Instead of gaining experience for every trivial thing you do, you will earn experience after every mission (and I surmise after every side-quest as well), detailed by an end-of-chapter status report that summarizes all of the important plot points and decisions you made. Some fans of the original who have an addiction to experience points (remember, the first step to solving a problem is admitting you have one) might be annoyed that bonus experience isn’t handed out like digital confetti. But this does streamline the action, so that you don’t have to stop halfway through a battle just to level up.
The radial interface for dialogue options and menus have thankfully been kept, though everything from the skills trees to the equipment screen have been greatly simplified. Skill lists and ranks no longer go on forever, focusing instead on about six skills, each with four tiers that cost more squad points as the skill tree progresses (1 point for Level 1, 2 points for Level 2, and so on). When you master a skill by reaching its final fourth level, you have a choice between different special enhancements for that skill like a lower recharge time or stronger effect bonuses. The only gripe I have so far with the new skills is that the now projectile-based Singularity can get stuck behind walls (are you reading this, BioWare?!).
[image3]Also, the Charm and Intimidate skill trees have been condensed into a class-specific tree, with any ranks awarding a substantial boost to both paragon and renegade alignments. Most of your morality points will be awarded through dialogue choices as usual, and now, you can interrupt conversations with a paragon or renegade action. So as a hypothetical example, if a shady Turian is talking bullshit, you might have the option to ram a gun into his face.
The first thing you’ll notice about the equipment screen is that there isn’t one. Not only won’t you be looting crates and wall safes for weapons, armor, and upgrades, but changing armor is also now done through a walk-by module. There, you can change into any armor pieces you’ve purchased from head to toe and even change the color and texture of your armor as well as the appearance of your casual clothing. (I strutted around in a jet black exoskeleton with a matching helmet and neon blue lights, so I guess I was just a walking gaming laptop, but I was expensive, damn it!) You can apparently upgrade and craft weapons and armor more extensively using credits and resources like iridium and plutonium, but no specifics have been revealed yet.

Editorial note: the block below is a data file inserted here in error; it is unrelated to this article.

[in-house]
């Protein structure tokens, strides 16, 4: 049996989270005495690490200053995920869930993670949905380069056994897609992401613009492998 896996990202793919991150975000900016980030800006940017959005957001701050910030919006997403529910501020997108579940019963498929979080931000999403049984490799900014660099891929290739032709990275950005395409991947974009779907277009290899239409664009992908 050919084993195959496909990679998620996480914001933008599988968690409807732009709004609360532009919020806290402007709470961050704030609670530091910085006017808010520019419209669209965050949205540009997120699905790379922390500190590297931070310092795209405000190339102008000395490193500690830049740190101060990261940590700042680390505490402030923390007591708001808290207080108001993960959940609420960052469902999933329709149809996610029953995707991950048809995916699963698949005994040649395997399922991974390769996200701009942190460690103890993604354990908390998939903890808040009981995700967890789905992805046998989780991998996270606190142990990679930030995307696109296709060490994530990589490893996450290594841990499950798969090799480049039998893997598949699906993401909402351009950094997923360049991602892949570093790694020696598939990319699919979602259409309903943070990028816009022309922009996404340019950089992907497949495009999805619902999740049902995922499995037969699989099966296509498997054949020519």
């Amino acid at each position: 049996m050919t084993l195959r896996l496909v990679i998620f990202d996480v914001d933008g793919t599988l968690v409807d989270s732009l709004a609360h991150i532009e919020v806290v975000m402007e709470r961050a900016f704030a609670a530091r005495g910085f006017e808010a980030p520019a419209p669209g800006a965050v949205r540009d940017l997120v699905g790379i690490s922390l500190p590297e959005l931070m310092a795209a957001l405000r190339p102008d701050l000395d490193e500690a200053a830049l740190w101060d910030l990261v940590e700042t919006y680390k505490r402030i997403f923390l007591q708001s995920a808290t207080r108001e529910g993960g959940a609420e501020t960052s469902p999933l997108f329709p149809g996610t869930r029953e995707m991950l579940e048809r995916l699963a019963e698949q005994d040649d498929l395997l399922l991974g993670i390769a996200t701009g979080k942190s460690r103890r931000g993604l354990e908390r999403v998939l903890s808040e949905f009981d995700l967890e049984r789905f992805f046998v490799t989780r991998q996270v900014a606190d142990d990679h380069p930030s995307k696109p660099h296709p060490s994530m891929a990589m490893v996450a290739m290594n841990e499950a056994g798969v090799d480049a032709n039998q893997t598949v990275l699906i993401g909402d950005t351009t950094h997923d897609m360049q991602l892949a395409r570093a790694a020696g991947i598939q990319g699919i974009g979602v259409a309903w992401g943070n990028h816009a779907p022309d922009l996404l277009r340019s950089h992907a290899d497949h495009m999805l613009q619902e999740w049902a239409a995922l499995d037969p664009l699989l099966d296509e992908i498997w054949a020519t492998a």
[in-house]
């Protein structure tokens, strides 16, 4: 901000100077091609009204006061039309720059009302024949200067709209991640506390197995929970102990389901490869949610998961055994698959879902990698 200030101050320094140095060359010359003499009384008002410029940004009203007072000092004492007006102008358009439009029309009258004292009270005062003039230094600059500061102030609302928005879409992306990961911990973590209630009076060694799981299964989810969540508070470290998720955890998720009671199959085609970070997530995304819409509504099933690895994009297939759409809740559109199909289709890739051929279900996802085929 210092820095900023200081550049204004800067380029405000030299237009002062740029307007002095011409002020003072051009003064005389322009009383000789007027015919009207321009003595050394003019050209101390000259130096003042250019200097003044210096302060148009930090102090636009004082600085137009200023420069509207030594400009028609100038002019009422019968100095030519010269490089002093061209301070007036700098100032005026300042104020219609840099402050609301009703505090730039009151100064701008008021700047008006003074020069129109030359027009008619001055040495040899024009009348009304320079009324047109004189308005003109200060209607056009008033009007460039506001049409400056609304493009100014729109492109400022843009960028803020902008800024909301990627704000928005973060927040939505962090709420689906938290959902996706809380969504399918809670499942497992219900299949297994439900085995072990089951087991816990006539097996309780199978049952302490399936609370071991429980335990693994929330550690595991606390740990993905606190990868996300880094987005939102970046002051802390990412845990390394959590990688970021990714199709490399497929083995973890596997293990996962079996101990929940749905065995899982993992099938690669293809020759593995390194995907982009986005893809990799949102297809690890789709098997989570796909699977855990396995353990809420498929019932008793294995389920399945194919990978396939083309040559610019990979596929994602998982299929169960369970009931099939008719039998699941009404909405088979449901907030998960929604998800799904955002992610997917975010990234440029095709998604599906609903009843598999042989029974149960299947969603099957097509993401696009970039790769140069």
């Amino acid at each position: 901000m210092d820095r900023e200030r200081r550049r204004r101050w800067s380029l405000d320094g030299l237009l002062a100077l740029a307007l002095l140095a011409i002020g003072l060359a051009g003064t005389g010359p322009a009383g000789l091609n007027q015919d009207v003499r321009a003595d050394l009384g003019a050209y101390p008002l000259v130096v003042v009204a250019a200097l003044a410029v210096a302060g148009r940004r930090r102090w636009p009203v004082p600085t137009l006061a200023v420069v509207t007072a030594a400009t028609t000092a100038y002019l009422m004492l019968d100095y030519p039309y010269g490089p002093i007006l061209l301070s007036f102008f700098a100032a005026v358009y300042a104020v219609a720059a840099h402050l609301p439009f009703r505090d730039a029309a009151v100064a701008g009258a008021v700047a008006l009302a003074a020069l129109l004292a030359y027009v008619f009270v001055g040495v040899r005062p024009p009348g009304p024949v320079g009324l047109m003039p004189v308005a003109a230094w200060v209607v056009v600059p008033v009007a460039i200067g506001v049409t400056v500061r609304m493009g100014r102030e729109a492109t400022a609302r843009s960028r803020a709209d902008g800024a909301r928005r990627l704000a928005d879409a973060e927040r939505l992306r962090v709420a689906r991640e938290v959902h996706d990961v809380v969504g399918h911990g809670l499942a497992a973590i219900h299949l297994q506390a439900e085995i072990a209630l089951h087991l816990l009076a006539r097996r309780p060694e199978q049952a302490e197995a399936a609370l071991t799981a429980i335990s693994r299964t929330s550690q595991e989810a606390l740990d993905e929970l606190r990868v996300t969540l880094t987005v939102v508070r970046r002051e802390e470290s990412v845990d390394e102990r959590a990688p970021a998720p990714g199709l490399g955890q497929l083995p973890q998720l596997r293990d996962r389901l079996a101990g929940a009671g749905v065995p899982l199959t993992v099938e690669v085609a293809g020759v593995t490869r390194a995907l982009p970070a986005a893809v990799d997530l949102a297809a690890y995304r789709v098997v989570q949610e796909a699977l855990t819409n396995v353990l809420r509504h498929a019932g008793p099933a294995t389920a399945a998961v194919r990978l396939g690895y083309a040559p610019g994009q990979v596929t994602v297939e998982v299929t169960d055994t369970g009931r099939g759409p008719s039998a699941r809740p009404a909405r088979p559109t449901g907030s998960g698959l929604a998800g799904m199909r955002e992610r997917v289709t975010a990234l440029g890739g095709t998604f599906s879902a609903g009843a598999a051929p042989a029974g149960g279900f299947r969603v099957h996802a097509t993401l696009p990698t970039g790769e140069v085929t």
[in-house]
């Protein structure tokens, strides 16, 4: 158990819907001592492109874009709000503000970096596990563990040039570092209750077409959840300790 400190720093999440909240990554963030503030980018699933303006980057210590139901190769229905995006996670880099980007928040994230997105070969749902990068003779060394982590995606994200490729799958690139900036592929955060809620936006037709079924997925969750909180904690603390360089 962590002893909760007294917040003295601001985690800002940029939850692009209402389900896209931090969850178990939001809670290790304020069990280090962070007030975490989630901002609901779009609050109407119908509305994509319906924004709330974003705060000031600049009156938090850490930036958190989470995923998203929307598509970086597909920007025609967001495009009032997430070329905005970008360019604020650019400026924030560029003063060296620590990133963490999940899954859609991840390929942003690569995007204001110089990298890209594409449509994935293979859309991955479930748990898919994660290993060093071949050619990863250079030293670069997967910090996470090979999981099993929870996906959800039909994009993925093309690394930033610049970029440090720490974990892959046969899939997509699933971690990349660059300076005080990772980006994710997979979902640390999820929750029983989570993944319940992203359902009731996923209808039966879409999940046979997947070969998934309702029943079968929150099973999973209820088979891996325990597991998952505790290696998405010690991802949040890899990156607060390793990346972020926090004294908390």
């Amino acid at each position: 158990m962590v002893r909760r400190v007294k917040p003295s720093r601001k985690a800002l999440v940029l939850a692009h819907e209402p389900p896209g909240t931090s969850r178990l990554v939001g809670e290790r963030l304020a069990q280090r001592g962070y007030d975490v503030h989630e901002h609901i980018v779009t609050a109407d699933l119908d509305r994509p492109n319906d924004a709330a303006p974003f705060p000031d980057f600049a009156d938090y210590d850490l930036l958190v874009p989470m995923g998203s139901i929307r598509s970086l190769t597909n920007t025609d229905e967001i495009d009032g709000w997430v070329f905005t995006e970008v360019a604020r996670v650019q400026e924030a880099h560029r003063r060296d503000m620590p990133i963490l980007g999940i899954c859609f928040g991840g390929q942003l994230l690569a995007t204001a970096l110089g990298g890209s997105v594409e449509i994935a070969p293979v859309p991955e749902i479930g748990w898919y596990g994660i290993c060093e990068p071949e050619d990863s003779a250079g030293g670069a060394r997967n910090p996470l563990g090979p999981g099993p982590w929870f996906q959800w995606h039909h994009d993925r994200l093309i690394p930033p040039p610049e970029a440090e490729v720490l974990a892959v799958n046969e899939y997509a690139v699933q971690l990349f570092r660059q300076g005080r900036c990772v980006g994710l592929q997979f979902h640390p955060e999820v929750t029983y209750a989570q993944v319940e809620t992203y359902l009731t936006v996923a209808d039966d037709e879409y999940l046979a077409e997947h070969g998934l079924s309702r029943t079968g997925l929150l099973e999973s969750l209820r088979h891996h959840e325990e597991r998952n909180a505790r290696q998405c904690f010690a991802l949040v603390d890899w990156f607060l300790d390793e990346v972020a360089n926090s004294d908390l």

As far as credits are concerned, you will earn a small chunk of change at the end of the mission, but most of them will be earned through hacking and bypassing systems with two new mini-games, which are much better than pressing buttons in a specific sequence like before. Bypassing has you pair covered symbols together, whereas hacking has you find a given block of shrunken code in a scrolling library of text as fast as possible. The faster you complete them, the more credits you transfer to your account.
Even after a two-hour demo, much about Mass Effect 2 remains a mystery – the new vehicle that will replace the insufferable Mako, which of the characters are romance-able, the elevators, the level cap, whether there is a New Game+ option as in the original, the rumored upgrades for the omni-tool, and how planets will be scanned and explored for riches and side missions. But with extremely gorgeous hi-res textures, a revitalized combat system, and voice actor talent with the likes of Martin Sheen and Seth Green, Mass Effect 2 looks to be a two-disc odyssey through the galaxy that is well worth the trip. Look for Mass Effect 2 to launch in stores on January 26th.